Having multiple AirPods in the same year is a risky strategy, though. It will satisfy people who held off on AirPods 2 because they were still lacking features like water resistance or noise canceling, but it'll piss of people who didn't hold off, because there's nothing humans hate more than feeling like they don't have the latest and greatest. Worse than waiting too long is feeling rushed along.

Apple did replace the iPad 3 with the iPad 4 only 6 months later, but that's because the iPad 3 GPU was untenable. Even releasing the Vega Pro MacBook Pro only a few months after the initial update caused wicked side eye from people who'd already made their purchase.

AirPods 3: The potential

Given what we got and didn't get with the second generation AirPods, and beyond the rumors, there are a few other features that would go a long way to making the next AirPods even more next-gen.

More physical controls are high on many people's lists. Apple has already added different options for the accelerometer tap on existing AirPods, and let you split the controls so tapping one AirPod can do something different than tapping the other.

Direct volume control, though, still isn't available. So, maybe Apple could add a capacitive layer to the circumference, similar to what was just added to Apple Pencil 2 to switch tools, then maybe you could swipe up to increase and swipe down to decrease volume, and it would be one less reason to reach for your Watch or iPhone any more.

Also, one size really hasn't fit all, and for anyone who wants to use AirPods but can't because of the fit, that's a real let down. My own ears have been mangled by a decade of Brazilian jiu-jitsu, so while the left one fits perfectly, the right one is always a little looser. I don't know if Apple could tweak the shape or the material to hit an even wider range of people, or if it could go to or offer an in-ear alternative for those who really need it, but something. Because, as I've said before, AirPods really should be for everyone.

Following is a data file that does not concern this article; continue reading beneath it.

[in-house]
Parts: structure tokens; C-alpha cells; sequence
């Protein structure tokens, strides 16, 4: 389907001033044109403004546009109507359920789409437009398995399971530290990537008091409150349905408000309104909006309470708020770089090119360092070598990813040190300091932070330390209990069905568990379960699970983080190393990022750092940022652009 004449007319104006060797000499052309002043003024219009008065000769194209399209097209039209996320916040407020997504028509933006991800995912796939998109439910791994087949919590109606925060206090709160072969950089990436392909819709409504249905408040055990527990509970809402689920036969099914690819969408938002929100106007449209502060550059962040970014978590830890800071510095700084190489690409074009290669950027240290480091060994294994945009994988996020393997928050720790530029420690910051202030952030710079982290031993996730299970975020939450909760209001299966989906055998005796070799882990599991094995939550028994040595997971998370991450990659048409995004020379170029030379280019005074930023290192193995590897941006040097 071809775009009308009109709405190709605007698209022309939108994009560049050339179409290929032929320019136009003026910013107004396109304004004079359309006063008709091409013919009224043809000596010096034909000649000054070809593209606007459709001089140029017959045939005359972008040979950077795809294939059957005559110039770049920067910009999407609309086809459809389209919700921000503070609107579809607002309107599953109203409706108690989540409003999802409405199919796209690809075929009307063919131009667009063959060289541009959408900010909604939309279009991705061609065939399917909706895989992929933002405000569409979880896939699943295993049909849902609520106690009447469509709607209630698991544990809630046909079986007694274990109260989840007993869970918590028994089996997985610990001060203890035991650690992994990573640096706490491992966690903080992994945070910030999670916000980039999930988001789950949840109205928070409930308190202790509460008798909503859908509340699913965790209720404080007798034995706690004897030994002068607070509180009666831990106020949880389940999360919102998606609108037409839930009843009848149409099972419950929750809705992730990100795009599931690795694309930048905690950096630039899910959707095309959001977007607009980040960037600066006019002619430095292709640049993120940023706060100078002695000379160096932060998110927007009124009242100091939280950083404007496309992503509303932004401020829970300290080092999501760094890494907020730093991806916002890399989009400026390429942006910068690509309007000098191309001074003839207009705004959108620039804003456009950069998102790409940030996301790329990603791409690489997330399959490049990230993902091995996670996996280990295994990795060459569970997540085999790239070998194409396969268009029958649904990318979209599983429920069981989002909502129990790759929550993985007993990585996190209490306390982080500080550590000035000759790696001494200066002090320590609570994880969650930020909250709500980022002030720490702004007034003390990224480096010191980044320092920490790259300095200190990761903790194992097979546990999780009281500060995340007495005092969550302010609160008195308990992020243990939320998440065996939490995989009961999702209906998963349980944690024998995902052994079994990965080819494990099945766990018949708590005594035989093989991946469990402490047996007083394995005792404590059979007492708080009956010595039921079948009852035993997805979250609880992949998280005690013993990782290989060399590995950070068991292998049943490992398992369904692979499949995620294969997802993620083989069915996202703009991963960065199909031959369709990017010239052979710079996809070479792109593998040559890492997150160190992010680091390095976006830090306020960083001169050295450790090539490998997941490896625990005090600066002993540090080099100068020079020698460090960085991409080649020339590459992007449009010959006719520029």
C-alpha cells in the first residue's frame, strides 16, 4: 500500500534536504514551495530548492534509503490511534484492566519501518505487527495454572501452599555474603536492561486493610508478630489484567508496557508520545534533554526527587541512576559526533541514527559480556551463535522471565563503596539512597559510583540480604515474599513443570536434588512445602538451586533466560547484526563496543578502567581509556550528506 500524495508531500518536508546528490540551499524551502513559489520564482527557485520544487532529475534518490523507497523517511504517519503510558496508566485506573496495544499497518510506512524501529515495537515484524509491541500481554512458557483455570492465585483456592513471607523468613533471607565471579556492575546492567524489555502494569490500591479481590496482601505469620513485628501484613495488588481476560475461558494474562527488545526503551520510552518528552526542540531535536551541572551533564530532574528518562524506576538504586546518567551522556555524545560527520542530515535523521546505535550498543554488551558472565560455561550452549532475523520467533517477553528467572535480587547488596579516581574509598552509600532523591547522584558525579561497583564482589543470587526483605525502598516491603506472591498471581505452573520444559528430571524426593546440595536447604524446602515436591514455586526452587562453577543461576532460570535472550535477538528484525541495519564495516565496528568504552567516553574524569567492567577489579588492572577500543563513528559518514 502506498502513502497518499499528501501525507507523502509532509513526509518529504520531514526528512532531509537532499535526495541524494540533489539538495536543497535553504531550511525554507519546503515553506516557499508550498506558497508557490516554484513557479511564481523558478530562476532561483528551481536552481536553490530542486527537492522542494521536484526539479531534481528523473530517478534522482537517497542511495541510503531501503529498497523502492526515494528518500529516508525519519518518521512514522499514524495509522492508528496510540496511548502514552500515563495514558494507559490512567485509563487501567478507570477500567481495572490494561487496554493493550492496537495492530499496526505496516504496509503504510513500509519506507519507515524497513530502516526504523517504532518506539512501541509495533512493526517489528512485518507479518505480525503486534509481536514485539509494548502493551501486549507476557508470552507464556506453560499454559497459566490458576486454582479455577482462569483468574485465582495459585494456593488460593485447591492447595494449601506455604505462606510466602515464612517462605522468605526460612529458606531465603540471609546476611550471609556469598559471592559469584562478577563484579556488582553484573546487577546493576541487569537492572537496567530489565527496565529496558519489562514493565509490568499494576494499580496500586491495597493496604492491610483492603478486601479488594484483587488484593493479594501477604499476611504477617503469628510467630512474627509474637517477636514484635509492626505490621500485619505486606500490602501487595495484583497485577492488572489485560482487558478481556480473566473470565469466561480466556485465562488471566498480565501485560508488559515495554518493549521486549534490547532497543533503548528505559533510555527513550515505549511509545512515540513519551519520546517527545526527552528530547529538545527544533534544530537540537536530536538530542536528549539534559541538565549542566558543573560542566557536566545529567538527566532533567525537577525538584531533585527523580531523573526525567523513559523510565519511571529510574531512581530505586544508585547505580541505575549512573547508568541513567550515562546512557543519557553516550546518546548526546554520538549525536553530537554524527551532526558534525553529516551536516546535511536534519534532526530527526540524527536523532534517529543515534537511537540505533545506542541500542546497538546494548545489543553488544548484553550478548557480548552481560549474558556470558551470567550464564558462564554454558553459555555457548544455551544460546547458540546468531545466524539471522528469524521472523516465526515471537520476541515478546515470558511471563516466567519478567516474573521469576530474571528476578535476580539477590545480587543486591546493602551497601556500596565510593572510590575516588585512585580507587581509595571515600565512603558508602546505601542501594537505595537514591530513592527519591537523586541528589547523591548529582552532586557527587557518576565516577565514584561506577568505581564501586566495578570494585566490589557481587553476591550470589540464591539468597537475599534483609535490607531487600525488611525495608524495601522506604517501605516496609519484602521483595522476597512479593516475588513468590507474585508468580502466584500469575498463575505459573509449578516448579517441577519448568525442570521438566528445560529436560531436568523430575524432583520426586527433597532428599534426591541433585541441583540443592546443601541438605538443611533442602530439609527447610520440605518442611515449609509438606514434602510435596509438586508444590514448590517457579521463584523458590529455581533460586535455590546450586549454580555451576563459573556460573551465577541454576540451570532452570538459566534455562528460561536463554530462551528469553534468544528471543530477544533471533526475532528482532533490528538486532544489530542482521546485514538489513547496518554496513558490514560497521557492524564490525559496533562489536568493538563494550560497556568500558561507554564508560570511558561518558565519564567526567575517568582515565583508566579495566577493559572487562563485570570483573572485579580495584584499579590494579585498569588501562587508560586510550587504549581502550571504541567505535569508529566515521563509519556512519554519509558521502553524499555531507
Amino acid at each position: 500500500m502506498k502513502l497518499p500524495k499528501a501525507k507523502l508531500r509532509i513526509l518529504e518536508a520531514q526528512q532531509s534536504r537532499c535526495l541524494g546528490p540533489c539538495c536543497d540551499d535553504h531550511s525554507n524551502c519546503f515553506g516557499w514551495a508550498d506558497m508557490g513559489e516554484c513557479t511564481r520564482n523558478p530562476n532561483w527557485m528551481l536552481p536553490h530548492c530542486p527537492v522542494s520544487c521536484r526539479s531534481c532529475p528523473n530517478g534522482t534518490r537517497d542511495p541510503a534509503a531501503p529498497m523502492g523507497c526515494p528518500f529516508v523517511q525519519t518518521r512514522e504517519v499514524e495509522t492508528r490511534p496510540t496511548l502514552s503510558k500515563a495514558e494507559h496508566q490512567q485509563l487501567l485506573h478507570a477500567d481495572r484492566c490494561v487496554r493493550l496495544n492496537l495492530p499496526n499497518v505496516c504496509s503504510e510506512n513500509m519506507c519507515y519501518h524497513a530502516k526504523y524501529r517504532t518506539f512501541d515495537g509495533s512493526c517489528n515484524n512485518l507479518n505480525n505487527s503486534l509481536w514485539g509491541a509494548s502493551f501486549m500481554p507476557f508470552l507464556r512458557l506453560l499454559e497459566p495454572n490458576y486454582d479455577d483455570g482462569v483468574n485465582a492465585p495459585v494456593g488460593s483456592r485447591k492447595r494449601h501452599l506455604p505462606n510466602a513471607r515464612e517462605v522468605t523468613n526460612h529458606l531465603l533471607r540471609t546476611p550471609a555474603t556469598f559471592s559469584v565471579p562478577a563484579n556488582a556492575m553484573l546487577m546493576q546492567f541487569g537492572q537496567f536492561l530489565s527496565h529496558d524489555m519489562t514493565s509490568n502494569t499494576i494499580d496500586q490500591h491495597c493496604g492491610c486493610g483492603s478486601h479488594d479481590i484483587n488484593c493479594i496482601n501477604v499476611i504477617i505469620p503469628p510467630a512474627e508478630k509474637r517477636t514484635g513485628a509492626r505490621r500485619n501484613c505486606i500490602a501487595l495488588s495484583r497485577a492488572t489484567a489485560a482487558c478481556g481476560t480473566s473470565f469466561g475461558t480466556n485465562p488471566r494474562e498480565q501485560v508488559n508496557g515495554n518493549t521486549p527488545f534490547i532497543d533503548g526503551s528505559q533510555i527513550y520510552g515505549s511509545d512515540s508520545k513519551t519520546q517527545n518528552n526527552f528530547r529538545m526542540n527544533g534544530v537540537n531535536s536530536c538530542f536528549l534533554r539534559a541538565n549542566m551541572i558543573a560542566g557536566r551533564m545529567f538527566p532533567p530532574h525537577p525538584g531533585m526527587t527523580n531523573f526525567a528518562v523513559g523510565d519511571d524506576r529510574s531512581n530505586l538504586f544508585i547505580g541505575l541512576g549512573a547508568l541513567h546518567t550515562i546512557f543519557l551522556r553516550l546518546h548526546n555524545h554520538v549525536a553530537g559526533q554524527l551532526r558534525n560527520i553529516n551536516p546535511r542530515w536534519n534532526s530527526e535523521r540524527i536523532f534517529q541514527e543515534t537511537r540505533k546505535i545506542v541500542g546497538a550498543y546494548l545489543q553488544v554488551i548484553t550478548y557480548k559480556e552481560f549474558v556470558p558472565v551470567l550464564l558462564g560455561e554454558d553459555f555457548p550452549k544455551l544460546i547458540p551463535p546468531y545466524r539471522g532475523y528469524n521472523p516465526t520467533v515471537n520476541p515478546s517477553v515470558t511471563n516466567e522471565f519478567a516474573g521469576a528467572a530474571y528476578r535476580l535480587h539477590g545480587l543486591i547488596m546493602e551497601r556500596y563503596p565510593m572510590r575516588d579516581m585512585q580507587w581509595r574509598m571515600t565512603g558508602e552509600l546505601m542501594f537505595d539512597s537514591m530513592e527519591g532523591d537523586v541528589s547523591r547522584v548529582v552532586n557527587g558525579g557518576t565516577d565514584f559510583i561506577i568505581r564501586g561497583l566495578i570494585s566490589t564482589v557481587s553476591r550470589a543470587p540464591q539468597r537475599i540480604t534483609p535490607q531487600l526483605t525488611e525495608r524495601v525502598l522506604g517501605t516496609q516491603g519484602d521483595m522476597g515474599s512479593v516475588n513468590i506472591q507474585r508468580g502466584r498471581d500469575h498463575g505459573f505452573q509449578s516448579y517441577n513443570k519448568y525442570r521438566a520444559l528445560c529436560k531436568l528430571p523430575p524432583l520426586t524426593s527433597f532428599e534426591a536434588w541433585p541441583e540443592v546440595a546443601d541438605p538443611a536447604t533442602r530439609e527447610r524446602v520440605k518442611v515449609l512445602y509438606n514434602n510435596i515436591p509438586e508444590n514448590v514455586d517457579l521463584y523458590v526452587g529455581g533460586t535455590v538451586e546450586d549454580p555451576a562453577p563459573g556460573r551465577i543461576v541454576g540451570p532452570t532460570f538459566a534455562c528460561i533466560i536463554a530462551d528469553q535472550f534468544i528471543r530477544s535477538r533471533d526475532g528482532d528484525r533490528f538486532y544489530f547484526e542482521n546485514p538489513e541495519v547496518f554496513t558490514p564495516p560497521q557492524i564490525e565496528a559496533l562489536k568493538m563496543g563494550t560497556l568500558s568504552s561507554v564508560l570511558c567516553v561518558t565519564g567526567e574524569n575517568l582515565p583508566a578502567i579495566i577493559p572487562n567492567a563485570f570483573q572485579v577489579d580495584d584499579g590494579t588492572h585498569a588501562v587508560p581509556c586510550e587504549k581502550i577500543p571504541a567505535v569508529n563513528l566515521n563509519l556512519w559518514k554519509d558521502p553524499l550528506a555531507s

Also, sure, the color. PowerBeats Pro are coming in black, ivory, navy blue, and moss green, but AirPods are still only available in classic, iconic iPod white. There's a lot of cachet in that color, but in the age of iPhone XR, it also seems limited.

If the new, high-end AirPods stick to white, maybe a newly, more accessibly priced set of AirPods could get their Apple-chromatic on?

Maybe other sensors as well, beyond just heart rate. An altimeter makes a lot of sense for workouts.

AirPods 3: Pricing and Release Date

AirPods, despite the second gen taking a little longer, still seem bound to the iPhone. So, the September 2019 iPhone event seems like the next best time to see new AirPods. If not then, March 2020 would be a year after AirPods 2, and that might end up making even more sense.

Pricing could go up to support the added, more expensive features. Apple originally sold AirPods as close to cost as they could, giving up margin to help push the technology. Yeah, I know a lot of people still found them expensive, but you weren't paying for the sound. You were paying for all the truly wireless technology and sensors packed inside. No regular, wired headphones have anything like that.

And that's why I'm hoping if Apple does go up to the premium end with AirPods, they also do what they did with iPad, and match it with new, lower end models as well. That way, people who want the best audio and fullest feature set can get it, and those who just want really great wireless can get that for less.

VECTOR | Rene Ritchie